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Friday, April 12, 2024

North Korea keeps borders closed as COVID-19 cases grow in neighbouring countries

North Korea, one of the first countries to close its border after spread of the coronavirus started, claims to be free of COVID-19, prioritizing the protection from the spread of coronavirus much more than any other government objective. Borders to neighbouring countries, namely South Korea and China remain closed even though North Korea suffers economically. This complicates situations for North Korea, because border closure means it has little support from ally China at a critical time in its fight with the South.

With the exponential rise in coronavirus cases across the world, and many cases of spread re-occurring in areas where COVID-19 was otherwise believed to be ‘managed’, growing concerns arise among leading officials of numerous countries. The President of North Korea, may be considered most cautious out of all world leaders, taking no chances against a potential spread of COVID-19 in his country.

North Korean leader Kim Jong-Un warned against the “hasty” relaxation of anti-coronavirus measures, state media reported Friday, indicating the country will keep its borders closed for the foreseeable future. The nuclear-armed North closed its borders in late January as the virus spread in neighbouring China and imposed tough restrictions that put thousands of its people into isolation.

North Korea claims to be free of COVID-19

Describing its anti-virus efforts as a “matter of national existence,” North Korea earlier this year shut down nearly all cross-border traffic, banned tourists and mobilized health workers to quarantine anyone with similar symptoms to the disease.

Pyongyang insists it has not had a single case of COVID-19, the disease caused by the virus that has swept the world infecting more than 10.8 million people and killing over 500,000.

Read more: North Korea will end South liaison office over anti-Kim leaflets

Analysts say the North is unlikely to have avoided the contagion and that its ramshackle health system could struggle to cope with a major outbreak.

But Kim told a politburo meeting of the ruling Workers’ Party on Thursday that its efforts had been a “shining success”, the official KCNA news agency reported.

“We have thoroughly prevented the inroad of the malignant virus,” it cited him as saying, “despite the worldwide health crisis”.

Read more: North korea dodges UN sanctions by taking help from China

Kim cautioned against any “self-complacence or relaxation”, calling for stricter anti-epidemic efforts while “re-infection and re-expansion of the malignant contagious disease persists in neighbouring countries”.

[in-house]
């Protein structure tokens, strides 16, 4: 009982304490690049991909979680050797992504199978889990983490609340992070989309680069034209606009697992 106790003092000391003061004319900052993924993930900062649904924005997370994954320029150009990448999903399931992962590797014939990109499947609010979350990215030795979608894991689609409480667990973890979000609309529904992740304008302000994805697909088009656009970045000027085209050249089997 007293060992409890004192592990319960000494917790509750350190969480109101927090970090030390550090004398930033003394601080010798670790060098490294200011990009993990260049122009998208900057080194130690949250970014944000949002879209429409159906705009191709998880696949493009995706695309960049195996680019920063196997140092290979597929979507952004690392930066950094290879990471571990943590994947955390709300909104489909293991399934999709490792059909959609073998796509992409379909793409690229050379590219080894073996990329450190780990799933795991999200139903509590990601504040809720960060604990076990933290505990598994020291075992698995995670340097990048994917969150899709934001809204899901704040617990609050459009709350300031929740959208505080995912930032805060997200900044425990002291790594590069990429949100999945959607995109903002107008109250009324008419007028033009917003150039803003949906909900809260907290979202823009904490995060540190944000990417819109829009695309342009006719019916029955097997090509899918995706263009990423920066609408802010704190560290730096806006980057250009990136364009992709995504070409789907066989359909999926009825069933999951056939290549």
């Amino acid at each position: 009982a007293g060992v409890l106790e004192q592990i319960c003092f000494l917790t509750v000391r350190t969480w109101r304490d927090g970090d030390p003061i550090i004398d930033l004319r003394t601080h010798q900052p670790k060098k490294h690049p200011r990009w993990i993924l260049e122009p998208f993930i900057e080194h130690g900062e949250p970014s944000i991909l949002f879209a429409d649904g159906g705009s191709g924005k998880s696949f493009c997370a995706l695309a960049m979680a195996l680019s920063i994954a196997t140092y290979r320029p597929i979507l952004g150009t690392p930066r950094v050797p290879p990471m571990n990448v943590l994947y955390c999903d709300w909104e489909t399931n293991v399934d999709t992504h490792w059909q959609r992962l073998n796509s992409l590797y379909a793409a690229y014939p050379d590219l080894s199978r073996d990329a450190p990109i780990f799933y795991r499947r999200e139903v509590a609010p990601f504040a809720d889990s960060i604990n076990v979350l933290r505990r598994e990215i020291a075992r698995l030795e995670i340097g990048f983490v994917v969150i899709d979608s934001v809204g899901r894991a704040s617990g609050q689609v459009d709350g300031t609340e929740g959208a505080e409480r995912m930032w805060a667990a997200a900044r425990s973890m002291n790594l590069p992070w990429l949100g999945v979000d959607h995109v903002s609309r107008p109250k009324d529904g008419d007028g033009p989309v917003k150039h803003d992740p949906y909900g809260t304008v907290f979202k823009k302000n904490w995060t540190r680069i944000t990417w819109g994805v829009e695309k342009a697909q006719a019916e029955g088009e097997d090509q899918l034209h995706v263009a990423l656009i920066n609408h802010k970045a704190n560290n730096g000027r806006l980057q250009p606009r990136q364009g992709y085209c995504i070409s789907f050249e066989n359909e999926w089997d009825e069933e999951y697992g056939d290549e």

Kim Jong Un’s response to COVID-19 in neighbouring countries

South Korea is currently recording around 40 to 60 cases a day, while China saw a surge of infections in Beijing last month.

At the meeting Kim “repeatedly warned that hasty relief of anti-epidemic measures will result in unimaginable and irretrievable crisis”, KCNA added.

The comments by Kim Jong Un indicate North Korea will maintain its self-imposed blockade, which has also hit trade with China, its key backer and aid provider.

Read more: North Korea to send troops to demilitarized border; demolishes liaison office

Several embassies in Pyongyang have temporarily closed as they have been unable to bring in supplies, money and staff.

Under the current rules, any arrivals must spend 30 days in strict quarantine and diplomats and analysts believe the border could remain closed for the rest of the year.

North Korea deems preventing outbreak of COVID-19 most important 

“It has no choice but to keep its border closed with China, it is something inevitable for the North,” said Hong Min, director of the North Korean division at the Korea Institute for National Unification.

“Its border closure with China may harm its economy, but the Pyongyang leadership seems to have determined preventing a coronavirus outbreak is more important in keeping control of the country.”

Read more: North Korea will not entertain denuclearisation, warns Pyongyang

More than 40 percent of North Korea’s 25 million people are considered food insecure.

Last month a United Nations rights expert warned food insecurity is deepening and some people are “starving” as a result of North Korea’s attempts to ward off any outbreak, particularly closing borders. Before the coronavirus crisis, more than 40 percent of people in North Korea were already considered food insecure, with many suffering malnutrition, nobody knows to which extent this number may have gone up following the accelerated spread of coronavirus cases around the globe.

Touching almost every country on earth, COVID-19 has infected at least 10.7 million people and claimed some 516,000 lives as it upends ordinary and economic life in unprecedented ways.

The effects of the novel coronavirus can be seen echoing throughout the post-modern world with many countries like Italy turning into a country-wide graveyard, and others like Pakistan giving preference to economic goals over concerns of a growing pandemic, fearing much more for its poor hungry people and dying economy. Neither can be deemed correct or wrong, and only time will reveal the lapses in judgement made by the officials in each country, respectively.

AFP with additional input by GVS News Desk

According to North Korea’s claims, will it manage to effectively stay free of COVID-19? Share your view with us in the comments bar below.